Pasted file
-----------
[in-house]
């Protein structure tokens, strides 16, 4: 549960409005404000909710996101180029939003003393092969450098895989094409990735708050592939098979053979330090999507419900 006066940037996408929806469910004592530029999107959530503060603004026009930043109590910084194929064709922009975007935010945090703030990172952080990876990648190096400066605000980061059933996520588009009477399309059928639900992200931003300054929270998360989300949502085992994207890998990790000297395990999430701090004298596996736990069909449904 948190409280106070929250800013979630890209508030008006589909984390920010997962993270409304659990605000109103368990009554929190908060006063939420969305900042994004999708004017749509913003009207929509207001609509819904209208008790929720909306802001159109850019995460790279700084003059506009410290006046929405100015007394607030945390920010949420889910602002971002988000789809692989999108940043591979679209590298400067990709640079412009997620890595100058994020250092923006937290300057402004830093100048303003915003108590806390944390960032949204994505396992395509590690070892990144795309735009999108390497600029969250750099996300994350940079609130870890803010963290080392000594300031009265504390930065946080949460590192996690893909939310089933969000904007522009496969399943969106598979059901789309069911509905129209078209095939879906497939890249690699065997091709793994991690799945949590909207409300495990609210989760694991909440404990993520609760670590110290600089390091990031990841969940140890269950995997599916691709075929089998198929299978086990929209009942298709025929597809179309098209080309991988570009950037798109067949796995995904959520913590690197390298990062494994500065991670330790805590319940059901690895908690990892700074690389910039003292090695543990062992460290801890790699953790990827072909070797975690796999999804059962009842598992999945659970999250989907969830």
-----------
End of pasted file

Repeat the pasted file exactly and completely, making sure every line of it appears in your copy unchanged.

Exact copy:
[in-house]
């Protein structure tokens, strides 16, 4: 549960409005404000909710996101180029939003003393092969450098895989094409990735708050592939098979053979330090999507419900 006066940037996408929806469910004592530029999107959530503060603004026009930043109590910084194929064709922009975007935010945090703030990172952080990876990648190096400066605000980061059933996520588009009477399309059928639900992200931003300054929270998360989300949502085992994207890998990790000297395990999430701090004298596996736990069909449904 948190409280106070929250800013979630890209508030008006589909984390920010997962993270409304659990605000109103368990009554929190908060006063939420969305900042994004999708004017749509913003009207929509207001609509819904209208008790929720909306802001159109850019995460790279700084003059506009410290006046929405100015007394607030945390920010949420889910602002971002988000789809692989999108940043591979679209590298400067990709640079412009997620890595100058994020250092923006937290300057402004830093100048303003915003108590806390944390960032949204994505396992395509590690070892990144795309735009999108390497600029969250750099996300994350940079609130870890803010963290080392000594300031009265504390930065946080949460590192996690893909939310089933969000904007522009496969399943969106598979059901789309069911509905129209078209095939879906497939890249690699065997091709793994991690799945949590909207409300495990609210989760694991909440404990993520609760670590110290600089390091990031990841969940140890269950995997599916691709075929089998198929299978086990929209009942298709025929597809179309098209080309991988570009950037798109067949796995995904959520913590690197390298990062494994500065991670330790805590319940059901690895908690990892700074690389910039003292090695543990062992460290801890790699953790990827072909070797975690796999999804059962009842598992999945659970999250989907969830």